Re: Normative definitions of cohousing
From: Fred H. Olson (
Date: Sat, 27 Feb 1999 13:09:25 -0600
Diane Cano   Ganas     Staten Island, New York   DHCano [at]
is the author of the message below but due to a problem it was posted
by the Fred the list manager: owner-cohousing-L [at]
--------------------  FORWARDED MESSAGE FOLLOWS --------------------

I live in an intentional community which is not cohousing, but I subscribe to
this list because I find that IC's of all kinds share common concerns and
interests.  As I have said before, I believe that cohousing IC's contribute
positive visibility, a "high end" that helps make community living more
acceptable in the main stream, and a level of disposable income that allows
cohousers to try out and showcase elements that other IC's may not be able to

It is members' commitment to community-building that simultaneously
differentiates cohousing from any well-designed condo complex, and identifies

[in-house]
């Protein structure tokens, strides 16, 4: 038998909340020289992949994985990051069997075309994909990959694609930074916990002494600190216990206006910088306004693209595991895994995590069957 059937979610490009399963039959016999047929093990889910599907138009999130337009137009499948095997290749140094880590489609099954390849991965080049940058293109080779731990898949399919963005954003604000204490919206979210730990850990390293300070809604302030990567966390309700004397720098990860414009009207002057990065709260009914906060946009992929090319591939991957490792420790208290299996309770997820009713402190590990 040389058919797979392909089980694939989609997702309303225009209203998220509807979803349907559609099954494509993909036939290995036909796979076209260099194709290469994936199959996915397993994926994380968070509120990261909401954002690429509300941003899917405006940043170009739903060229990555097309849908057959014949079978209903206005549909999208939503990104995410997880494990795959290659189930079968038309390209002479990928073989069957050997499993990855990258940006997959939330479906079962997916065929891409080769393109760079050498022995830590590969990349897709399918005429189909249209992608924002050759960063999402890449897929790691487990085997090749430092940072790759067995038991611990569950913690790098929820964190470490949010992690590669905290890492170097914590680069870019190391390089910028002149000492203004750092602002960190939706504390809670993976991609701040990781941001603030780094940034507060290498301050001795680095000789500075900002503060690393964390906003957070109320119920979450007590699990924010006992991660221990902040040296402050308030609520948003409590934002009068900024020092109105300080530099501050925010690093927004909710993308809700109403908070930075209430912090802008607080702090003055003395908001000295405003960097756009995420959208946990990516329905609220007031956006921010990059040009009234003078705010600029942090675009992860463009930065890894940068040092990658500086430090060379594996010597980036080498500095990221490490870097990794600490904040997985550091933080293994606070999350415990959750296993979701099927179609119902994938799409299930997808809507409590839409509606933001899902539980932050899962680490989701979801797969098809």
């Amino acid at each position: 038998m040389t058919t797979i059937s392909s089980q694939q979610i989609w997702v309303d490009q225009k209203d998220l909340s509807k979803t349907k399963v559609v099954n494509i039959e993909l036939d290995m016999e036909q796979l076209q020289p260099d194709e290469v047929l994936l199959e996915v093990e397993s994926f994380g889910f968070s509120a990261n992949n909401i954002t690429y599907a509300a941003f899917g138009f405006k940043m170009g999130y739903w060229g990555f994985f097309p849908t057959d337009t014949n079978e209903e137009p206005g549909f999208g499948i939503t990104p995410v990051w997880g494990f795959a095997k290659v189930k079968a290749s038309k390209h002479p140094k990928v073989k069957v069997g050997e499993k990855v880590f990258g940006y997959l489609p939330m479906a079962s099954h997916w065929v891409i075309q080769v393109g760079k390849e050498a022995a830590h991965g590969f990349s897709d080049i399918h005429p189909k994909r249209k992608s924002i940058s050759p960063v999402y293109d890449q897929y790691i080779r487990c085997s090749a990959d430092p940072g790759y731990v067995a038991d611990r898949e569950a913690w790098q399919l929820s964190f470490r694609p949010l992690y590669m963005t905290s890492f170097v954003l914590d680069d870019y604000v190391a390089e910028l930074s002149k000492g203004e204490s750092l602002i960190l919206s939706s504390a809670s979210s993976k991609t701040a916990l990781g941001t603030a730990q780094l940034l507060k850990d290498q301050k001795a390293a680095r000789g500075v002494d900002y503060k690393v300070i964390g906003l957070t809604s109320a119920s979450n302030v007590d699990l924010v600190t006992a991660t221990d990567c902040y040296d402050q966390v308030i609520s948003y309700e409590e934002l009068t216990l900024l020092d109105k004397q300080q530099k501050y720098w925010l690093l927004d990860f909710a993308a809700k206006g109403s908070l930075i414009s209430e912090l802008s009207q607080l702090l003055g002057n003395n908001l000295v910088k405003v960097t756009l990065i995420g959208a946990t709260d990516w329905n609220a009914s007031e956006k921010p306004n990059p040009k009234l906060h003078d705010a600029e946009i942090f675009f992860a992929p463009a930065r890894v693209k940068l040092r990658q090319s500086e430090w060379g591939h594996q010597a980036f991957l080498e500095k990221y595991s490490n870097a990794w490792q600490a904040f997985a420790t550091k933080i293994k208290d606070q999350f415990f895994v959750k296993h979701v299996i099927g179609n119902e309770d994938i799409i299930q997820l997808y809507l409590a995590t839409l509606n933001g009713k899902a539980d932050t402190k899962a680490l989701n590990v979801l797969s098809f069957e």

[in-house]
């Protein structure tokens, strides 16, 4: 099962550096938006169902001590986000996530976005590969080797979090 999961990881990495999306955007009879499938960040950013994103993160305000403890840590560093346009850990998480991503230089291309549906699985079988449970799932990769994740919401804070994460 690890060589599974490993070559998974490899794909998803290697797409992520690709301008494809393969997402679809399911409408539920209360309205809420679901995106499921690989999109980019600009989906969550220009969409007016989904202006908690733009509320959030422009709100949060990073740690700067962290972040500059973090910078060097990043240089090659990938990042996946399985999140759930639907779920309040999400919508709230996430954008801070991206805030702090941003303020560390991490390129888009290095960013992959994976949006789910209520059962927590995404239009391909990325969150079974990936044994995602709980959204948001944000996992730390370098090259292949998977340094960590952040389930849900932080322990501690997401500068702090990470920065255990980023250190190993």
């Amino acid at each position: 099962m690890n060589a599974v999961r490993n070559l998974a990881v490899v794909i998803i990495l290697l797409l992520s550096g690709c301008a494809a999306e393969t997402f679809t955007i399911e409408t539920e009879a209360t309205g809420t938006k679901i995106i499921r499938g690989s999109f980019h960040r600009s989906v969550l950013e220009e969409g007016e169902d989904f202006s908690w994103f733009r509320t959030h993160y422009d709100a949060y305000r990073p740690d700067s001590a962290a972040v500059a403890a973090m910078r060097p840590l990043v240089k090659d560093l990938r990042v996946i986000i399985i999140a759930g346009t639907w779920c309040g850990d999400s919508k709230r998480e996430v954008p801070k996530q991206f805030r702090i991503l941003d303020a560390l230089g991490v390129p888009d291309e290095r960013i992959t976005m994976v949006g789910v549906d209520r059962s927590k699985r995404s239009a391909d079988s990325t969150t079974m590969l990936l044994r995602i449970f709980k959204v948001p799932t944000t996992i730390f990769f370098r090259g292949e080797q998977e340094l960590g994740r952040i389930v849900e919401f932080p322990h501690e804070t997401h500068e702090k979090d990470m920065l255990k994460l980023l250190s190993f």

it with other IC's.


Diane Cano
Staten Island, New York 

In a message dated 99-02-27 12:08:49 EST, floriferous [at] writes:

>To me, a key part of Cohousing is: The intent is to enhance community amoung
>people who are neighbors and to create relationships amoung themselves that
>are supportive and mutually satisfying.
>It is not about architecture, although some architects argue vehemently with
>me about this. Yes, architecture can enhance the relationship building,and a
>good site design will support the social efforts and intentions of the
>residents,  but it does not create the intent to do so, and the intent is,
>in my opinion, the first key to defining cohousing. Then, other elements can
>be used to contrast it to other kinds of community endeavors, for example,
>private home ownership,personal privacy, independent incomes, commonhouse
>and other shared resources, community meals, resident designed, democratic
>process, etc

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